Once you've fought and won...you want to do it again. You want to dwell in the arena of courageous living. The corner of the playground no longer holds a spot for you. You've outgrown that space.

Here's what I propose: Today we all gear up together and begin to walk out of the corner. Put on our courage packs, talk to our battle trainer while he sticks our slingshot in our pocket, and begin walking. It might take us a little while to acclimate to the higher altitudes that living wholeheartedly requires, but we'll be moving. Together. Once we get to the top, we'll all yell, hoot and holler for one another as we pull out our slingshots and knock our giants to the ground. Then collectively, we'll run over and take a look at what we've been afraid of for so long and realize: He was so much less intelligent, capable, and menacing that we dreamed him to be.

Then we'll all high five, pick up our stones, and start the next trek. Together. As a group of misfit underdogs determined to win.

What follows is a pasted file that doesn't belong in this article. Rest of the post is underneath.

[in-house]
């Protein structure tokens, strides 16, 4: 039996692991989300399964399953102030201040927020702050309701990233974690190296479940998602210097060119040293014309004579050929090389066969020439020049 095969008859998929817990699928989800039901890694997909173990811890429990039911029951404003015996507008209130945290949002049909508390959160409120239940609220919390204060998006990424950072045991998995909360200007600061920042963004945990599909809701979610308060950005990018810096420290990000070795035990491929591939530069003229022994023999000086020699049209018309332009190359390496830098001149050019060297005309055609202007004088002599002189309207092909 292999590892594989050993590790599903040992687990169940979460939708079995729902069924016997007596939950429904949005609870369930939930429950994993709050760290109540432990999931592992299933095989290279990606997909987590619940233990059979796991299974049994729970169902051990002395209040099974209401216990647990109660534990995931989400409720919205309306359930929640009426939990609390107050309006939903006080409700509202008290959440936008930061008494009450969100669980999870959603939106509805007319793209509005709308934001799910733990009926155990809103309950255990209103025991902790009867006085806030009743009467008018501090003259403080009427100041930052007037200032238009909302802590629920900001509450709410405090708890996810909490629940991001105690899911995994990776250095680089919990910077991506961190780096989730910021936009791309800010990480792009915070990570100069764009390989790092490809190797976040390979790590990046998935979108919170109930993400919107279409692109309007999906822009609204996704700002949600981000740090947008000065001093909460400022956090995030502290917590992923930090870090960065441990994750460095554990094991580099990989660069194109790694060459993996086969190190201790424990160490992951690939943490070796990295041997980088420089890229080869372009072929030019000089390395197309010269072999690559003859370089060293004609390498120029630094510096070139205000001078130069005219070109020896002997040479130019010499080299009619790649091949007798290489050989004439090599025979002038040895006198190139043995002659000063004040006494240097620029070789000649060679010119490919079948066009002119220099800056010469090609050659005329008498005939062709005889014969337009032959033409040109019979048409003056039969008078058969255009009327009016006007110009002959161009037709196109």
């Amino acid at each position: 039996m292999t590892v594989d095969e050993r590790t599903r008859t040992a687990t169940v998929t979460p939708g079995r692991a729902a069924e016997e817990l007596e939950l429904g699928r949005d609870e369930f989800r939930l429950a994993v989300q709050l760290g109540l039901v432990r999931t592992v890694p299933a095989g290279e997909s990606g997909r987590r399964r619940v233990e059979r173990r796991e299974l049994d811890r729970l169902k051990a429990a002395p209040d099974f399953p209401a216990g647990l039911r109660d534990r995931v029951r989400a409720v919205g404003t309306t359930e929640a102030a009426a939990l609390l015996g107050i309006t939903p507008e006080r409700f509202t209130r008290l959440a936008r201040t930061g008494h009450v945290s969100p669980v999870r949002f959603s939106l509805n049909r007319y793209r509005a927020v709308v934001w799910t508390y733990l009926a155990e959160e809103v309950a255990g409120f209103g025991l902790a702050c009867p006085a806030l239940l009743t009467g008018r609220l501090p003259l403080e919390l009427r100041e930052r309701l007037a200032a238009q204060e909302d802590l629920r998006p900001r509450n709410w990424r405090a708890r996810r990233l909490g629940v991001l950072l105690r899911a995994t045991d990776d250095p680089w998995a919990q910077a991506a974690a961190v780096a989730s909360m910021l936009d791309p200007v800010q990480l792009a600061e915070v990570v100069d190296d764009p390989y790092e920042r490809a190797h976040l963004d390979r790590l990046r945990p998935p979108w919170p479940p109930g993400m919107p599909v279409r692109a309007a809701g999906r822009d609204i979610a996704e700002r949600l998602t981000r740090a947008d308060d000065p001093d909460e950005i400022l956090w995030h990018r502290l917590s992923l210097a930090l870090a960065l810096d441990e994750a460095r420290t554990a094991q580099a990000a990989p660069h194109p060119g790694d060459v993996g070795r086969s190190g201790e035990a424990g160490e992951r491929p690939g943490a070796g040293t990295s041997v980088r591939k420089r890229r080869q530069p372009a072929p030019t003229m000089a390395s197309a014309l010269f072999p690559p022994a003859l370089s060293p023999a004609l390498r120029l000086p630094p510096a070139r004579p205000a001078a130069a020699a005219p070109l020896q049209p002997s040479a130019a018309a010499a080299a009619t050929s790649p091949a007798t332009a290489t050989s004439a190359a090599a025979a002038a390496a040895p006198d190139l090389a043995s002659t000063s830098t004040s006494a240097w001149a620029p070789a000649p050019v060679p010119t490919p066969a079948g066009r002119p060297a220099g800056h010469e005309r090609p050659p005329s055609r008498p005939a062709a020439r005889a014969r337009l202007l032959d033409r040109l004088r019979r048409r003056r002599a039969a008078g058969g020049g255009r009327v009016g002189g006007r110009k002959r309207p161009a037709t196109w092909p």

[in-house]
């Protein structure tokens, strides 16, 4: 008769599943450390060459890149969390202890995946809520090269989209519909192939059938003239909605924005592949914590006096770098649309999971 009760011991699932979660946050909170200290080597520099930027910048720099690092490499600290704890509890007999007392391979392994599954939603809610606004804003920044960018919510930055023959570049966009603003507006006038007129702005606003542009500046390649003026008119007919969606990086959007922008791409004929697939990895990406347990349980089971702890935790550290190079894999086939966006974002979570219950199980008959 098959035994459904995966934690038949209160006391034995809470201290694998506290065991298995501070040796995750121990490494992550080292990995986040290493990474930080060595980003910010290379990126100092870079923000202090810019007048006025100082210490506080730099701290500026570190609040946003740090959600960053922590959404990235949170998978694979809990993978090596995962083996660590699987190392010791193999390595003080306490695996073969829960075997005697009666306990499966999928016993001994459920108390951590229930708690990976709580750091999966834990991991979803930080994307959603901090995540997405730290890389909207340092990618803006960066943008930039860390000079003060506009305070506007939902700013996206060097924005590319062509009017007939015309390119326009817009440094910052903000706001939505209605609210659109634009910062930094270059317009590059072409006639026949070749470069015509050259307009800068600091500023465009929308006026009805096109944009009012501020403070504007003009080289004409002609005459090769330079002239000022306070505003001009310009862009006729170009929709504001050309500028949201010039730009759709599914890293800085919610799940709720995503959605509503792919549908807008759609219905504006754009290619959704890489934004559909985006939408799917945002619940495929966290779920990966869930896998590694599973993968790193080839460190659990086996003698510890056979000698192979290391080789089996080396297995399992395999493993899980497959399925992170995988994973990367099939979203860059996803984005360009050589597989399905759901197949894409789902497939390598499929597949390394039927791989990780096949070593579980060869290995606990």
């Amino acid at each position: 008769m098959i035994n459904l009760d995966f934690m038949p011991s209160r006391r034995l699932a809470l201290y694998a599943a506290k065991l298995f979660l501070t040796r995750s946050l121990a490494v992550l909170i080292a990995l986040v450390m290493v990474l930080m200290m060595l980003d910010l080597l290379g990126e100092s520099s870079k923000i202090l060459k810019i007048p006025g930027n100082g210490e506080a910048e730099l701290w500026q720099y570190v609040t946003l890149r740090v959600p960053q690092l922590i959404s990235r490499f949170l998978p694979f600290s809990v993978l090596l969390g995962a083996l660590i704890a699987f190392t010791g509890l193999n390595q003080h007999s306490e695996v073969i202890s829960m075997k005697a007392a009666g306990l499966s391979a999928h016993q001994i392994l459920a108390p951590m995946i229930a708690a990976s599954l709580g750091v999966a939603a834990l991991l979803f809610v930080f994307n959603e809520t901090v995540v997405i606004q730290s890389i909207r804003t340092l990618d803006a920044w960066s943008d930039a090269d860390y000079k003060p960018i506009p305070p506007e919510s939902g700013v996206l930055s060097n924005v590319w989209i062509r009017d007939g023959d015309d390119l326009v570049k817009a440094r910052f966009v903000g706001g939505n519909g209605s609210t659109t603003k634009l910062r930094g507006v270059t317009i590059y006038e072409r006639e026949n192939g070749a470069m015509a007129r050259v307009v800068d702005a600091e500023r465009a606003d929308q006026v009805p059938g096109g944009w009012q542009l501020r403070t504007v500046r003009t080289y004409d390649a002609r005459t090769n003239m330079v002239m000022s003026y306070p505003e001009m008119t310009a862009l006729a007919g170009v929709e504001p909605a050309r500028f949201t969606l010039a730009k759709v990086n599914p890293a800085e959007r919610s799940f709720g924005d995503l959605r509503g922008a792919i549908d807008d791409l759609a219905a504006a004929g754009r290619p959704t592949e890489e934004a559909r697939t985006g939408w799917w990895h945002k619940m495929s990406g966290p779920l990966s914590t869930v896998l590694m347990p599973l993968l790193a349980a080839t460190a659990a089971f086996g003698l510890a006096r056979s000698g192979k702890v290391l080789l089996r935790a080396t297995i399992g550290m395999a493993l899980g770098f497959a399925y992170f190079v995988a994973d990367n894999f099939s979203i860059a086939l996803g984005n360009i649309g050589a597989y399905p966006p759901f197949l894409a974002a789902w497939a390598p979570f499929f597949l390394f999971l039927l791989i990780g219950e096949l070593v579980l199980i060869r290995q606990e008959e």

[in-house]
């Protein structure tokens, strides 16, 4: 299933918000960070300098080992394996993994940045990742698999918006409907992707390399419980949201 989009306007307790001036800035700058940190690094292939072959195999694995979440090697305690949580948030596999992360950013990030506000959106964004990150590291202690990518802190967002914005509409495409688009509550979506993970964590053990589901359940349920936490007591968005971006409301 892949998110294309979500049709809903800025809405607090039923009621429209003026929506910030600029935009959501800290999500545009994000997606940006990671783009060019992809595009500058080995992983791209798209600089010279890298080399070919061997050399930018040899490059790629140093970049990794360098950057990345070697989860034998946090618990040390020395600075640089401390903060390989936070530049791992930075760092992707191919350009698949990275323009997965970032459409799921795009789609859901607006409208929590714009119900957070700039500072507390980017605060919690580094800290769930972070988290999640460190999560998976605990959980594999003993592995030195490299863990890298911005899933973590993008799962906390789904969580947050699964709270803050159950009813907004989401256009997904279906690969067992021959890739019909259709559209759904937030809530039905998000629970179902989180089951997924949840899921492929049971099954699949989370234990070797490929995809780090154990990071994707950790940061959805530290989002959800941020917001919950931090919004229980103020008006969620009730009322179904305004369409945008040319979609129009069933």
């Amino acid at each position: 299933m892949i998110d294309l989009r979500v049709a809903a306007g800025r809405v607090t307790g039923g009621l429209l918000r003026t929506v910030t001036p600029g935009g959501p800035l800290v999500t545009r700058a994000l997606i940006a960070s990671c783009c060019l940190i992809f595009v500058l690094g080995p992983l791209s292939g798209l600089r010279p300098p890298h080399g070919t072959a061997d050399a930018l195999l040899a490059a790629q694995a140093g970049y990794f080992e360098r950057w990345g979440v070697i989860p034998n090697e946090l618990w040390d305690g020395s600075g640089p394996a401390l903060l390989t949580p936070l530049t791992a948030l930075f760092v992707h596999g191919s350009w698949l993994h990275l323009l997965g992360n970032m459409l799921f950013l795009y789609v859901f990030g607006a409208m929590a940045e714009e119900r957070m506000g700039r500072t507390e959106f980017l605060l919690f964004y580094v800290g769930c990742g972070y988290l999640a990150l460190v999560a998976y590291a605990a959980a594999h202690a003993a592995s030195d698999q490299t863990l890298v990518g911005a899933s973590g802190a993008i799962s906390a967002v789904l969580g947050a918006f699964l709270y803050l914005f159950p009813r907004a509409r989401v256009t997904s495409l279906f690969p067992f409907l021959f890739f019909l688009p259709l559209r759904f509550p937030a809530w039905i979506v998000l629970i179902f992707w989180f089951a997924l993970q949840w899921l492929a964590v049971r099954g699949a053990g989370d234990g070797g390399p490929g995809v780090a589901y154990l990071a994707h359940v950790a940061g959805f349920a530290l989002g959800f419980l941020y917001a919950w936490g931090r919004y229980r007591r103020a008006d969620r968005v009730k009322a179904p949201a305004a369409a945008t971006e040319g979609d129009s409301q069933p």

Grace and Peace Fighters,

A ~

Tuesday, October 1, 2013

What I've learned after not really dating for 3 years...

Yesterday I found myself drifting off mentally in Microbiology and the thought struck me "October will mark 3 years since your second divorce. You have officially not dated in 3 years." I'm not sure why that struck me so monumental at the time but it really did. I sat with it on the 30 minute ride home and thought over the last three years. Where I am. What I've learned. Where I'm headed.

I met my first husband at my 15th birthday party and have no shame in saying He was the love of my life. I fell madly for him and we dated off and on till I married him at 22. I adored him. We got each other. Unfortunately, He carries deep wounds and brokenness that he could not overcome during our union and I decided it best that I raise the girls solo in 2006. We were married 8 years and together 15. I love him still in a platonic, compassionate way. Healing is a beautiful thing.

Stayed solo till 2008.